The Salvation Army hires the best candidate for a position and offersemployee benefits to all, equally. The Salvation Army adheres to allrelevant employment laws and provides for domestic-partner benefits accordingly.
We offer benefits to all employees and do so in much the same way that other companies and private organizations provide them.
The people who work for and volunteer with The Salvation Army aim to serve others in need, to work with people and not against anyone. Over the years,
The Salvation Army has demonstrated a consistent ability to work with and alongside individuals and organizations that may not always be in agreement with our theology.
They support us with time and financial resources because of a common cause and commitment to serve people in need.
Like Jesus, we strive to love the unloved and be compassionate to all — even when we disagree theologically. When we serve those in need, we are serving him.
To act in any other way would contradict the very reason The SalvationArmy was founded.
William Roberts is national commander for The Salvation Army.
by Taki S. Raton
Milwaukee’s own Ko-Thi Dance Company will proudly present their children’s performing ensemble, Ton-Ko-Thi this Sunday, September 16 at the Brotherhood of Black Firefighter’s Hall, 7717 West Good Hope Road beginning at 3 p.m.
Themed “Revitalization Dance Party,” this Sunday will be a Ko-Thi fundraiser and gala affair for children and adults with DJ dance music also provided. An exhibition of Ton-Ko-Thi’s training and staged performance skills will highlight the day’s events.
“We are struggling for our artistic lives,” says Adekola Adedapo, Ko-Thi’s public relations coordinator. She adds that “in the absence of a regular season, for which there are simply no funds to produce the kind of productions Milwaukee is accustomed to enjoying from Ko-Thi Dance Company, we will be sponsoring a series of these ‘revitalization’ parties that will give us an opportunity to dance and have some good old-fashion fun together, see Ton-Ko-Thi in action and give our community a chance to sign up your children and support one of the longest running African American institutions in the history of Milwaukee.”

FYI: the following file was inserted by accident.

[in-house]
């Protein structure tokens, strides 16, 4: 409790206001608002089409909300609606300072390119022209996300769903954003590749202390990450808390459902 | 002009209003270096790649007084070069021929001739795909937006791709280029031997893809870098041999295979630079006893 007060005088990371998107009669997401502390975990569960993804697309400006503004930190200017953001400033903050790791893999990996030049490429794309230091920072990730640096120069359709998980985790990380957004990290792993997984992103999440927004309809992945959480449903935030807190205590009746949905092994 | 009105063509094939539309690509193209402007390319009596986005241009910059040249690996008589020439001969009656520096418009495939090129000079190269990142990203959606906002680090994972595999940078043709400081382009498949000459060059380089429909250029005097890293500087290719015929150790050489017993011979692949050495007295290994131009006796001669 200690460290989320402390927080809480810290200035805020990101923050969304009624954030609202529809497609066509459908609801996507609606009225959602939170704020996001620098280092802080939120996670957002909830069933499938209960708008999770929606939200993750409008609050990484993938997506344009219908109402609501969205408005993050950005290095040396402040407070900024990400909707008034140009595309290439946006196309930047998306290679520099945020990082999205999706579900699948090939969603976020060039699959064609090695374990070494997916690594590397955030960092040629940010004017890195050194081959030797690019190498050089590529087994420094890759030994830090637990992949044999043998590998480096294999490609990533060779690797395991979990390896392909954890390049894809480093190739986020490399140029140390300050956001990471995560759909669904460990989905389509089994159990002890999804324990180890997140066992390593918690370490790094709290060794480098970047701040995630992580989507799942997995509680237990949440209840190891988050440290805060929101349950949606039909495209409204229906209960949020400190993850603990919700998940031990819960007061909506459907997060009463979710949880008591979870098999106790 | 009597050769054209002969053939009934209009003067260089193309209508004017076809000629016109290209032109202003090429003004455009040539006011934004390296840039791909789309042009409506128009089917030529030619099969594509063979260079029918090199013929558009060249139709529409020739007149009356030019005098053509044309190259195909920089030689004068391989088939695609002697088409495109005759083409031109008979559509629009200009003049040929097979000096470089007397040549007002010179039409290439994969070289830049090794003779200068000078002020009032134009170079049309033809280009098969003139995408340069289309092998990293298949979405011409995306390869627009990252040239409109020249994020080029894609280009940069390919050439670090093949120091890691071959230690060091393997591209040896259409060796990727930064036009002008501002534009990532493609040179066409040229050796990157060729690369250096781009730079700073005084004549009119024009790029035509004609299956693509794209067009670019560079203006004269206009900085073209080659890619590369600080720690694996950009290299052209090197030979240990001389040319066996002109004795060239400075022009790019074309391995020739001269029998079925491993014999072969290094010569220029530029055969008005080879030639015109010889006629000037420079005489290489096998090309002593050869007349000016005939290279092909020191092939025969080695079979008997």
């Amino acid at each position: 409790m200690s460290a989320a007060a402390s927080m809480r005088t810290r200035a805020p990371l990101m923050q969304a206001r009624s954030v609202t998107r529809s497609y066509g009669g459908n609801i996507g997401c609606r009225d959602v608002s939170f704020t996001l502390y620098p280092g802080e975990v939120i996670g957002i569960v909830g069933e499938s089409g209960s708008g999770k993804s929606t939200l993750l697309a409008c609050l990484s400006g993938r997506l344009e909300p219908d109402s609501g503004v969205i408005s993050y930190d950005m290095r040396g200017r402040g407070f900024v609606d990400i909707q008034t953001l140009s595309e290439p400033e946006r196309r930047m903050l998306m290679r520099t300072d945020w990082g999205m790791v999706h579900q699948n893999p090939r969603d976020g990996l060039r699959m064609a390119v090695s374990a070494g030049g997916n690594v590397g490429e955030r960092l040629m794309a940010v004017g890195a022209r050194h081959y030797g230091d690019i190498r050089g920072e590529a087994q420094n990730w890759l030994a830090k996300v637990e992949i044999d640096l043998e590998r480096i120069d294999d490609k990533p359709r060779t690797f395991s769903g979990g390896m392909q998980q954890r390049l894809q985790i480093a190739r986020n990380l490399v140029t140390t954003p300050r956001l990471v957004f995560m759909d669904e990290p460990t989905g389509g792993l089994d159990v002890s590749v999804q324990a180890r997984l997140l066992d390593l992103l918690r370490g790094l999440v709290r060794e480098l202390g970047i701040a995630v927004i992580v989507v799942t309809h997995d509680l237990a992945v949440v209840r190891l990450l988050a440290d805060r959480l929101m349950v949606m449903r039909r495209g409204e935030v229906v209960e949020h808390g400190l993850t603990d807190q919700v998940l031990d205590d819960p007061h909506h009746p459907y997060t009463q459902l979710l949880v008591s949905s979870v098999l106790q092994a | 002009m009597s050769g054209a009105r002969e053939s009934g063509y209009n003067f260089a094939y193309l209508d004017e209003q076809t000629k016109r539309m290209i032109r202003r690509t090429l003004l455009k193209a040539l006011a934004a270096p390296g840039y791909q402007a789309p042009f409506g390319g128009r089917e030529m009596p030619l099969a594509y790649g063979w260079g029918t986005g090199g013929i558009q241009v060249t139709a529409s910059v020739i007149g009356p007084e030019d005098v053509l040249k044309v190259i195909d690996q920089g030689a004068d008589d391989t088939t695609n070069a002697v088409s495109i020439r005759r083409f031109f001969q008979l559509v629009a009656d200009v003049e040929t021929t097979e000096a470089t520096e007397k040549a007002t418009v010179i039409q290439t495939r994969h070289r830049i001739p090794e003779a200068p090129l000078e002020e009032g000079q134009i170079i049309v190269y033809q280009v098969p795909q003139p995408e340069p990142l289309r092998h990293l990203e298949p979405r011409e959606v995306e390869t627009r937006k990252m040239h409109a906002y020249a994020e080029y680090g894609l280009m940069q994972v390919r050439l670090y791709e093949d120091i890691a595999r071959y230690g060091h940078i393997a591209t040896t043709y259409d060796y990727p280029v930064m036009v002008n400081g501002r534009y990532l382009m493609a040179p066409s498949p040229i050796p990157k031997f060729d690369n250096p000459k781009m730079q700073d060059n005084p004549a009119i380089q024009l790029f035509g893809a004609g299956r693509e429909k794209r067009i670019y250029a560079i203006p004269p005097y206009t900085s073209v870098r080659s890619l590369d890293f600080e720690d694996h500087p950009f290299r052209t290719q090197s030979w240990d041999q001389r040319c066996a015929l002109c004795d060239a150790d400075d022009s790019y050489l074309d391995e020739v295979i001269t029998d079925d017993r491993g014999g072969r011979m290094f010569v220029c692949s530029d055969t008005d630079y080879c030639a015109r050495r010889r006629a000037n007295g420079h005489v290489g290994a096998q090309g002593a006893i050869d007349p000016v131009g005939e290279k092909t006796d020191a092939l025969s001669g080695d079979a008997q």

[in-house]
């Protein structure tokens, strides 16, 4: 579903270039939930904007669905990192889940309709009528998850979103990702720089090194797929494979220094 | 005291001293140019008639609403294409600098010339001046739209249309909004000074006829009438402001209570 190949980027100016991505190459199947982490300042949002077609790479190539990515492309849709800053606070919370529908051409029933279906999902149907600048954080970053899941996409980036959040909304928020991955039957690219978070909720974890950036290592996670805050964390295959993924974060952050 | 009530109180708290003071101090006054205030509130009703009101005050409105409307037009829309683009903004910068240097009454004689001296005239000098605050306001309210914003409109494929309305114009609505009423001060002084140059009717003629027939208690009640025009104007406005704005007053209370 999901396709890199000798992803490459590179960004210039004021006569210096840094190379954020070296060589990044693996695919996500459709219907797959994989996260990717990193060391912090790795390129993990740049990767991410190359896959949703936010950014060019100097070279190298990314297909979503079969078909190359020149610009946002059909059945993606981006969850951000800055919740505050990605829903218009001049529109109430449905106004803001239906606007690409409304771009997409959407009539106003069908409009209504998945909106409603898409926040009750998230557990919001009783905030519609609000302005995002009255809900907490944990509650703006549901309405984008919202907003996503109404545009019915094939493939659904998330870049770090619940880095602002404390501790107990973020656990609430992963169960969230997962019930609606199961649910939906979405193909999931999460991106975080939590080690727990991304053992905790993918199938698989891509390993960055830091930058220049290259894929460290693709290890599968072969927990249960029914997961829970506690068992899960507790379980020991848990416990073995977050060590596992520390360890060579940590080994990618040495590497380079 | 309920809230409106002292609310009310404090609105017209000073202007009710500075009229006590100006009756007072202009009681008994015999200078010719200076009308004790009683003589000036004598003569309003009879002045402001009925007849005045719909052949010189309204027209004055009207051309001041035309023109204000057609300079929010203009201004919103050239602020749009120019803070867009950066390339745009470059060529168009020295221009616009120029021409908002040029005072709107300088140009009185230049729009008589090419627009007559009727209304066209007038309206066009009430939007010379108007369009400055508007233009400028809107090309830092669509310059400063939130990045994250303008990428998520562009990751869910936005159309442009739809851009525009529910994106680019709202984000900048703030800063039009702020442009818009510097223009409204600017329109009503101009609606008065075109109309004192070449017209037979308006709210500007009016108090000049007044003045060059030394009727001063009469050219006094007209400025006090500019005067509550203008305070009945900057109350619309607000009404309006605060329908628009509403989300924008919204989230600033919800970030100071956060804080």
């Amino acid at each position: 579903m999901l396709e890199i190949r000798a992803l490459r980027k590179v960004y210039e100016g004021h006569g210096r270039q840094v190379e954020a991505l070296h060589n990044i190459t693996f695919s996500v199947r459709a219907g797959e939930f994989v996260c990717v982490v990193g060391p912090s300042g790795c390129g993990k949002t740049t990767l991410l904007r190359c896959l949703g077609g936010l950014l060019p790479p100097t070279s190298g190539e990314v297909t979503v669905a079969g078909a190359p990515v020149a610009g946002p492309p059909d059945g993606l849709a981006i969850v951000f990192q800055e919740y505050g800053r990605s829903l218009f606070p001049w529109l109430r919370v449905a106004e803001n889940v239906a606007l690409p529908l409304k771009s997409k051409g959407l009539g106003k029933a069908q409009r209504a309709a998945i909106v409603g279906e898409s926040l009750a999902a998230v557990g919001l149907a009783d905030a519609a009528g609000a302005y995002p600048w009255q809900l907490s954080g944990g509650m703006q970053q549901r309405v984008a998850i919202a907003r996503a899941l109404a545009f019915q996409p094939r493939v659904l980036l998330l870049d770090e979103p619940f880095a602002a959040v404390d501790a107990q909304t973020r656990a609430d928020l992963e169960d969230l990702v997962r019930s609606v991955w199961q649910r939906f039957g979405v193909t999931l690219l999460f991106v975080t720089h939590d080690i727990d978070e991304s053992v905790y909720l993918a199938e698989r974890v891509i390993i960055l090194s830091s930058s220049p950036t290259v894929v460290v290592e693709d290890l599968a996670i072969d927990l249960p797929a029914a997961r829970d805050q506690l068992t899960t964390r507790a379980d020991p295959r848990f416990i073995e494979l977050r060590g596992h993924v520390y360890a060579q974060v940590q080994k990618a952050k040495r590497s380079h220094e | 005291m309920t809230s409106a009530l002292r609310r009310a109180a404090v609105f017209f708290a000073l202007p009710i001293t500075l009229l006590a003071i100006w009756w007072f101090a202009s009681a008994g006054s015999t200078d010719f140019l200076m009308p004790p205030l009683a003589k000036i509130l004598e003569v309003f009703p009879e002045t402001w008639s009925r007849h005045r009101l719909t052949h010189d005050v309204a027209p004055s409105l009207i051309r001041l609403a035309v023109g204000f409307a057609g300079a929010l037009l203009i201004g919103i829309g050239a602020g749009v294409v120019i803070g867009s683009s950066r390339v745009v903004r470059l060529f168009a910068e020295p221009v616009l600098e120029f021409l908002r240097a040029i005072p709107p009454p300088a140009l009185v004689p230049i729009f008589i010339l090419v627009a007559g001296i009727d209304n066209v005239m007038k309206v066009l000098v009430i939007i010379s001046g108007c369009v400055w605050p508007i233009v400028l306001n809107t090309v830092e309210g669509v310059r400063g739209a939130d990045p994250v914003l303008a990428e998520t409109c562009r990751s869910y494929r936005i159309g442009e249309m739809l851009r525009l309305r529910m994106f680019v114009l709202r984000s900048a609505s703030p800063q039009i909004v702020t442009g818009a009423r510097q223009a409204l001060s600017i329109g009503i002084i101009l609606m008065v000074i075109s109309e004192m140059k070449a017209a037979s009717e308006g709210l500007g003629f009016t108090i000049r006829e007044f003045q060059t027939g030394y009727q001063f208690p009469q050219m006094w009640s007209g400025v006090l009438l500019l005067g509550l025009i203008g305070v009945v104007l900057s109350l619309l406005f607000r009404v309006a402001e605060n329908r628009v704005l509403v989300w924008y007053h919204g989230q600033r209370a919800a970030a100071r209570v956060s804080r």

Adedapo says that African performing arts put our children “in touch” with the ancestral heritage that gives us a direction for the future and that this “is very important for our progress as a people in a society.”
Translated as “Little Ko-Thi,” Ton Ko-Thi is the vanguard of Ko-Thi’s Dance Company’s education outreach designed to identify, nurture and develop young artistic talent as they explore African based dance and music idioms. Ranging in ages from 6 to 18-years-old, these 30-50 member youth performers are selected by yearly auditions or chosen directly from ensemble conducted studio classes.
This vibrant children’s performing troupe is included in Ko-Thi’s professional schedules. Their mission is the development of talented children, the exposure of our youth to traditional African performing arts, the stimulation of increased academic performance, the cultivation of normative social skills, and nurturing a cadre of new audiences and ensemble supporters.
“We are not done here because there are fifty young dancers waiting to be trained and anxious to perform for the Milwaukee community. They are being trained by the adult company who has turned their full attention to the development and cultivation of our youth in Ton Ko-thi,” notes Adedapo.
Founded forty-three years ago in 1969 by Ferne Yangyeitie Caulker, Ko-Thi Dance Company is a nationally and internationally acclaimed company of artists trained in the history, methodology and techniques of dance and musical art forms from within the African Diaspora. Dedicated to the preservation and performance of traditional African American and Caribbean dance and drumming, Ko-Thi offers audiences a touring gem of research, training and expertise.